“But I trust in the Lord that I myself shall also come shortly” (NKJV). See with what resolution Paul speaks! On the one hand, he is waiting to see how it will go with him. Yet, he does not idly sit, awaiting that knowledge. He is trusting that he himself will be able to come to the Philippians in the immediate future. It is generally understood that Philippians was written around 61-62 A.D., and that no further missionary travels occurred after that. While there is not agreement on this matter, it appears he remained as a prisoner of the emperor in Rome until his death (although early church fathers believed he was released). Even so, you find the faith of Paul alive and vibrant. He is thinking of the churches, and purposing to advantage them.

 When Paul says “I trust in the Lord . . . ,” he uses a different word than he did in reference to Timothy (“hope”). It is a stronger word, used in Galatians 5:10 and 2 Thessalonians 3:4). In these texts, as well as the one we are viewing, the trust is expressly said to be “in the Lord.” “I have confidence in you, in the Lord” (Gal 5:10), “we have confidence in the Lord concerning you” (2 Thess 3:4).

 Paul placed his plans in the Lord’s hands, having reconciled Himself to the reign of Jesus. He only desired what was harmonious with the will of His King. He left the government of the Kingdom to the King, making himself and his thoughts subject to Him. The purposes Paul has made known are conditional. They are NOT, however, conditional upon the whims of a Roman governor. Nor, indeed, are they conditioned upon some form of fate; i.e., “whatever will be, will be.” He knew God had a purpose, and that His purpose was being meticulously executed by the Lord Jesus Christ. His faith had confirmed to him that everything had been placed in Christ’s hand, and that He would bring the purpose of God to a glorifying conclusion. What he did NOT know is precisely how this would impact his own life. He did not know if his role involved a soon-release or continued imprisonment and death. Rather than spending his time trying to discover the answer, he made plans that were in keeping with that purpose, entrusting them to the Lord.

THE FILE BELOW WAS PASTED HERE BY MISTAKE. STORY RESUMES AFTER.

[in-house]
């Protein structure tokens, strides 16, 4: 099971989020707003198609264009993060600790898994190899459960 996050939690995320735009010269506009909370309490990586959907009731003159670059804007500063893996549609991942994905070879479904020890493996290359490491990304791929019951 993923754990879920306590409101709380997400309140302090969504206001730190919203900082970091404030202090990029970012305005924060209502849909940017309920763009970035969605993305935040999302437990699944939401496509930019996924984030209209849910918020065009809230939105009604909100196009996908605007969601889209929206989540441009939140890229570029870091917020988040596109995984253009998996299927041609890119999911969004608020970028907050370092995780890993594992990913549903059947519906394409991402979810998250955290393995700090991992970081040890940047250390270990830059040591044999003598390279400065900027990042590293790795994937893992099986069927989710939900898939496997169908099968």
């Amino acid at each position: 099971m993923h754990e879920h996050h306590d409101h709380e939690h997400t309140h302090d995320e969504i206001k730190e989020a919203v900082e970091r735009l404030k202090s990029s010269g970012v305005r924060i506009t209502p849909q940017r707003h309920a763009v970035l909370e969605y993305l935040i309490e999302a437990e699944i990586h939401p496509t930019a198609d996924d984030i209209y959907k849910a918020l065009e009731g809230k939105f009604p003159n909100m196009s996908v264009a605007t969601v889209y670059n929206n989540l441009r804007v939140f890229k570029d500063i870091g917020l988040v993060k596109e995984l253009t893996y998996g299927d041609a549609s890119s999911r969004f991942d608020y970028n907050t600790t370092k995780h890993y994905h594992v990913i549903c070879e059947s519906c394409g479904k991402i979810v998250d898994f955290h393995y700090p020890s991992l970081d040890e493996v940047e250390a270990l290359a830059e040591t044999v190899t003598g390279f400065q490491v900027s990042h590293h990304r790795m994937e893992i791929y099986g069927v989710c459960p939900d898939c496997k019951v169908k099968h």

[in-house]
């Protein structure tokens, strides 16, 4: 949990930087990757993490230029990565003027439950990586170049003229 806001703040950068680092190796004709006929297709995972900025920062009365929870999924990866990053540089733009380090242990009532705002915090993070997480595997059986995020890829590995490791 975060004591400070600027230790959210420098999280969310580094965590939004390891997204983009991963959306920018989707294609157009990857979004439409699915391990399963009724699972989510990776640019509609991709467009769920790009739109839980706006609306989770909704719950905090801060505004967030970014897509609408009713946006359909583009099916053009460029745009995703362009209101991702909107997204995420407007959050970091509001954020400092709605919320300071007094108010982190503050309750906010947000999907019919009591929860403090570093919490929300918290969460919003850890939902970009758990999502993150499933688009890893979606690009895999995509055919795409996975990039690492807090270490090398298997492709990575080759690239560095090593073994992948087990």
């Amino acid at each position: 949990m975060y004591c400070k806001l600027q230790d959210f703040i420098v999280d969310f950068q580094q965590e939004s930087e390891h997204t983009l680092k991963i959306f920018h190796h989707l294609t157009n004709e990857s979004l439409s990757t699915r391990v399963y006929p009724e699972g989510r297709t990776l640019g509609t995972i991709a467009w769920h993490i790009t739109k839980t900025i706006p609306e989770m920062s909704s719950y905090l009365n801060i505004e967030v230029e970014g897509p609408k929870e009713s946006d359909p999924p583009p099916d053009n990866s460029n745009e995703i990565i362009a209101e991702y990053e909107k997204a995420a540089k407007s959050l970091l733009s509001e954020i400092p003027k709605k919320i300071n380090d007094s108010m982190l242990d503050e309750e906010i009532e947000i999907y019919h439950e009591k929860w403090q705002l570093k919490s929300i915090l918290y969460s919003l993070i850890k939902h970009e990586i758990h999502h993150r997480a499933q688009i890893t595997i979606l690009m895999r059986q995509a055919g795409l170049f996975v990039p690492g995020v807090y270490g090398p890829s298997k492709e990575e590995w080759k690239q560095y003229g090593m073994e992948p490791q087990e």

Here is an aspect of faith that is not well known in our day. It involves reasoning after a godly manner, even if our thinking is not precisely correct. We have another example of this in our father Abraham. When commanded to offer up Isaac as a burnt offering, Abraham proceeded to do that very thing, even though it appeared to contradict God’s promise. He reasoned “that God was able to raise him up, even from the dead” (Heb 11:17-19). Technically, Abraham was wrong–God stopped him from sacrificing Isaac. However, our father reasoned after a godly manner, thereby bringing glory to God. His thinking had been molded by the promises of God.

 This is exactly the manner in which Paul thought. In fact, this reflects the manner in which faith constrains any believer to think. Confident that “the Judge of all the earth will do right” (Gen 18:25), noble plans are made and subjected to the will of the Lord. No melancholy here, but joyful trust!

 So make your plans! Do so in the interest of the Lord’s purpose and His people. Be ready to fulfill those purposes if the Lord wills. Do not wait until the way is clearly laid out before you, but live and plan for the Lord now!